ST. JOHN'S, N.L. -- Eleven men stranded on a cargo ship at the port of Argentia in Newfoundland are low on food and water and are among increasing numbers of abandoned crews, say union leaders.

"My concern right now is these guys do not have a penny in their pocket," Gerard Bradbury, an inspector with the International Transport Workers Federation, told a news conference Friday. "They have no winter clothing whatsoever."

Bradbury is appealing for donations to help the eight Ukrainian and three Russian crew members stranded at the port in southeastern Newfoundland since Aug. 4. The crew aboard the 131-metre MV Jana arrived in Argentia from Poland after delivering its cargo of steel rails in Halifax, Bradbury said.

The 12-year-old vessel is in relatively good shape but needs significant repairs to its main engine shaft, he added.

Bradbury said the crew has not been paid since June and is now owed about US$160,000. The vessel was last owned by a German company that claims the ship was seized when it filed for bankruptcy, he said.

Gregor Reiter, a legal adviser for the company's insolvency administrator, confirmed Friday that the ship is now tied up in court proceedings in Germany that could take several more weeks.

He said in an emailed statement that the vessel is still owned by the MS "Hanna" Schiffahrtsgesellschaft mbH & Co. Reederei KG, a private limited partnership.

Reiter said the insolvency administrator, Andreas Sontopski, wired Friday about 15,000 Euro (around C$21,000) "to address the bare necessities of the crew."

"We know that this is a mere drop in the ocean, but we hope that at least the minimum requirements can be met."

Reiter said the insolvency administrator has been working to secure funds to repair the ship or tow it to a more accessible port.

"Having talked to (Gerard Bradbury) today, we will put pressure on the secured creditors to secure funding and to make a decision on how to proceed by next week," he said.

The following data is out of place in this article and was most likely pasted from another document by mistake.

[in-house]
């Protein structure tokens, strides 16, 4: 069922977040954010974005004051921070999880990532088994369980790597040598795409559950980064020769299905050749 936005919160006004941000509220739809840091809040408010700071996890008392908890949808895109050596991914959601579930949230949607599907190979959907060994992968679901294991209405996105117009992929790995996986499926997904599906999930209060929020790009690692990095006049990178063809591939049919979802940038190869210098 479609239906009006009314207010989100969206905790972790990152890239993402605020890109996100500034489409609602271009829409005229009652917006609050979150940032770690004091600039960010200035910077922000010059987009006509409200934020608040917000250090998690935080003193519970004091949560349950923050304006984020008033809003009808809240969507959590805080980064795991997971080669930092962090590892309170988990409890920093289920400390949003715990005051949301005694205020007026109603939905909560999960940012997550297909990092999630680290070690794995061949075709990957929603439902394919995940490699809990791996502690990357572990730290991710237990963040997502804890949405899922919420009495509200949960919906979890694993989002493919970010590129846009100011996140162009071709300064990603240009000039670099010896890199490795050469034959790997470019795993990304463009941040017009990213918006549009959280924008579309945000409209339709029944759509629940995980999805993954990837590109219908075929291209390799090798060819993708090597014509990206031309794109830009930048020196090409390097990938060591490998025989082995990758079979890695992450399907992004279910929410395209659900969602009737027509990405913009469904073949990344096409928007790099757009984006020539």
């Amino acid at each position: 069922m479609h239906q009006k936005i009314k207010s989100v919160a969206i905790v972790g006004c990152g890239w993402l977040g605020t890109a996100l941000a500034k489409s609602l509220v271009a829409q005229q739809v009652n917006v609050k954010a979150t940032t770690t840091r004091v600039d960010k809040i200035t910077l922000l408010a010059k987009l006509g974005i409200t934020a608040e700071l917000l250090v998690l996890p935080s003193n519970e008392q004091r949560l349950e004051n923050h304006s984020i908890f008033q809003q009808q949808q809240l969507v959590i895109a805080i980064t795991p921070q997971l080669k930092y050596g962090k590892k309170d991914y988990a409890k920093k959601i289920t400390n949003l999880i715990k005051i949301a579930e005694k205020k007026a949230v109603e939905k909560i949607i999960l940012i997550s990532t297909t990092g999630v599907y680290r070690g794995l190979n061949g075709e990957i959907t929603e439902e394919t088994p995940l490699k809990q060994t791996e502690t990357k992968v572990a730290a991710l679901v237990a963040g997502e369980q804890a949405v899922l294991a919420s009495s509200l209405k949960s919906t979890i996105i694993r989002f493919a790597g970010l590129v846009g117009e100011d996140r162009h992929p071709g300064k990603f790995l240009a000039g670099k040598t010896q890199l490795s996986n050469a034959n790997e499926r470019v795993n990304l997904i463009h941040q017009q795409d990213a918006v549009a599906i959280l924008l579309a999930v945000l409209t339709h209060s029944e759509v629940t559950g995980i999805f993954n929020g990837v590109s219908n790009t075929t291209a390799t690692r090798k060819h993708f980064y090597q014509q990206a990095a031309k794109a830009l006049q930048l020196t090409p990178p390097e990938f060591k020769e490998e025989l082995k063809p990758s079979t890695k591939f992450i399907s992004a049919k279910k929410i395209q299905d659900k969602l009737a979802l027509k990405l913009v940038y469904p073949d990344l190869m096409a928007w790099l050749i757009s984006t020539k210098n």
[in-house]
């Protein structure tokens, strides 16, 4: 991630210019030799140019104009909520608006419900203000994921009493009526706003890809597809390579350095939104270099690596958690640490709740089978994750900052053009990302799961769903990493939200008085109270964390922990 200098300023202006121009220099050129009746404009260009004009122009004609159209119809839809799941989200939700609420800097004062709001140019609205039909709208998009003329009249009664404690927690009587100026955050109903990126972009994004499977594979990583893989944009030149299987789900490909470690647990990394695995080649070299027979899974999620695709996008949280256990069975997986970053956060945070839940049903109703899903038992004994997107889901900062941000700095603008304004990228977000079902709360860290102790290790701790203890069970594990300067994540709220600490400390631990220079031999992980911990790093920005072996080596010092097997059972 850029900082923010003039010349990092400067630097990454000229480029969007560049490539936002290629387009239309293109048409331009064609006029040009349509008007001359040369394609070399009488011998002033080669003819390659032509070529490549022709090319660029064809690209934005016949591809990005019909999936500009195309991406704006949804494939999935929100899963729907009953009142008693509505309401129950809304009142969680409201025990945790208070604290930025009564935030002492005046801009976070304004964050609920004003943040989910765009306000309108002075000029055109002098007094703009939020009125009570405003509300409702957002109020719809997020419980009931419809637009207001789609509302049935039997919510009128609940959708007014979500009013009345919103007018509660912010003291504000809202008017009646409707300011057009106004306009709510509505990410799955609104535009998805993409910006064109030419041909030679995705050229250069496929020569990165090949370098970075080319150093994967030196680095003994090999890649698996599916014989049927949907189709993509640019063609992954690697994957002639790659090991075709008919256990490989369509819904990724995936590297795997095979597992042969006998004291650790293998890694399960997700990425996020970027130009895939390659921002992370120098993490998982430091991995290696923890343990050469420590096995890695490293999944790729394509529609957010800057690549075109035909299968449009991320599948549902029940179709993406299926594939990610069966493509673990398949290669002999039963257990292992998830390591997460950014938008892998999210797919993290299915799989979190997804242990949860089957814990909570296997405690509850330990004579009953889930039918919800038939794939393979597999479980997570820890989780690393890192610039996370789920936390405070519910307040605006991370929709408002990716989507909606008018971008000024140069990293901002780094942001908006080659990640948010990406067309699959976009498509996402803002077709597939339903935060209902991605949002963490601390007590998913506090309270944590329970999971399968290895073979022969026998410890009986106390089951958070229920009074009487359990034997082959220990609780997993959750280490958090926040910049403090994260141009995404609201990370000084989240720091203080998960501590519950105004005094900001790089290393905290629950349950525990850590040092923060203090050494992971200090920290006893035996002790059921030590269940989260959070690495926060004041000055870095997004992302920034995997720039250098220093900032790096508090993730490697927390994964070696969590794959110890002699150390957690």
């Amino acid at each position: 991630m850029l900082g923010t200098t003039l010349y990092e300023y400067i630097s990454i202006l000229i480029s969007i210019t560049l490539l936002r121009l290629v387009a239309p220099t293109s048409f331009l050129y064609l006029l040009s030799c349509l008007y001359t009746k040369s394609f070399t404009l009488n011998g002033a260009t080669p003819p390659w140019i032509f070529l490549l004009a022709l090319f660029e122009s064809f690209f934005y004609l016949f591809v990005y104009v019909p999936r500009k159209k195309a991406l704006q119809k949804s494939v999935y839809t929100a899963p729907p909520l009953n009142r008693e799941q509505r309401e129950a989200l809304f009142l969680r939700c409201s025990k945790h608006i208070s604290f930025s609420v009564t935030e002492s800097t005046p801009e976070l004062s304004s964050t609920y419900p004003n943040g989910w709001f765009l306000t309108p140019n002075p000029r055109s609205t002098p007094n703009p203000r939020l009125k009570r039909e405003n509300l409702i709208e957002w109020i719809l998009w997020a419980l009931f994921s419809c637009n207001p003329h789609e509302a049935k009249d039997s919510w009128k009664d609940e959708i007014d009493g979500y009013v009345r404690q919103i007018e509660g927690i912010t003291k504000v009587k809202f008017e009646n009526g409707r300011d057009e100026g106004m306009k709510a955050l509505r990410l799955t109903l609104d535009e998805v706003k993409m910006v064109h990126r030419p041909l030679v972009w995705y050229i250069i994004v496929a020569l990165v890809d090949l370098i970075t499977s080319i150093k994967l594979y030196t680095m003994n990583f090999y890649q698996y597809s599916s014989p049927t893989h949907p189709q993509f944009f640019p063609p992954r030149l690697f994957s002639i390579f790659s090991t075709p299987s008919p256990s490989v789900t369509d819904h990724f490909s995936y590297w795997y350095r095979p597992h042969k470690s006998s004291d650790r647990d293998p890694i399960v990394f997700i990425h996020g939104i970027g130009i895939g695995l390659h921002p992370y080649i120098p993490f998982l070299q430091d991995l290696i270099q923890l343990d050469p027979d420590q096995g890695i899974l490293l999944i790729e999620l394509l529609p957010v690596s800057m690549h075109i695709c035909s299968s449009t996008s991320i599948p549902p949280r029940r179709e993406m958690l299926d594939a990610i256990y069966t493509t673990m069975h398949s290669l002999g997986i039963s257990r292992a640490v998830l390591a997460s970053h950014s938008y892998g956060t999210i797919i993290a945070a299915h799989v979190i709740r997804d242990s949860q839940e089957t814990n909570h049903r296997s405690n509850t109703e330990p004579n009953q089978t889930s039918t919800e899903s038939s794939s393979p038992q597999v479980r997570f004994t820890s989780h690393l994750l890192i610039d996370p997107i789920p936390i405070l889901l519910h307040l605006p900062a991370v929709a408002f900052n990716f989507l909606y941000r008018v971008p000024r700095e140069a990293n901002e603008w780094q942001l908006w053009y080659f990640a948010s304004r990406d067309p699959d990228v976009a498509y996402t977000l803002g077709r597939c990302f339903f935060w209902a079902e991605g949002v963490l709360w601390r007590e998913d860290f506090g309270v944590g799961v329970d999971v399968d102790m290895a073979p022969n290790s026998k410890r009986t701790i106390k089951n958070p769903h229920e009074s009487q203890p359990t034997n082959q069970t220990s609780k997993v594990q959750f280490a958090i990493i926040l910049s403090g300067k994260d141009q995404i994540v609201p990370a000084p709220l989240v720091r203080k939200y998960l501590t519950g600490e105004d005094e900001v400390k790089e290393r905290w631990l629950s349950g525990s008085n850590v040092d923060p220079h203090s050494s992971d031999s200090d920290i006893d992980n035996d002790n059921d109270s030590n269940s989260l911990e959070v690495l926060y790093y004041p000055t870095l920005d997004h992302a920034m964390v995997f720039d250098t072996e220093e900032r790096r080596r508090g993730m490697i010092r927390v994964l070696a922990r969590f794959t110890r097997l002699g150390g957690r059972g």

Transport Canada issued a statement confirming the vessel has mechanical problems, but spokesman Ben Stanford said in an email the ship would be allowed to leave once repairs were made.

John Boland, a union representative with the Fish, Food and Allied Workers, said such strandings are becoming alarmingly frequent.

"You know, once every 10 years we would have something like this in Newfoundland," he told the news conference. "It's just getting more and more all the time."

Boland blames international free trade deals that he says erode the rights of already low-paid crews.

"I think it's a race to the bottom," he said. "Everybody is having to do more and more for less and less money. The end result is what you see."

Capt. Sergey Alipichev said there's heat on the ship and enough fuel to last another 20 days. But he said tensions are escalating as the men live on chicken and rice with little fresh fruit or vegetables. A lack of cigarettes hasn't helped boost morale for the heavy smokers on board, he added.

"It's very difficult now."

Able-bodied seaman Sergey Orel of Odessa, Ukraine, said he keeps in touch with family through text messages on his five-year-old cellphone. It's the only means of communication for the crew right now, he said.

"Of course, they're waiting," Orel said of loved ones who rely on cash sent home by the men.

He said the crew spends long days maintaining the ship, fighting boredom and hoping to get back to sea.

"This is our job. We're sailors."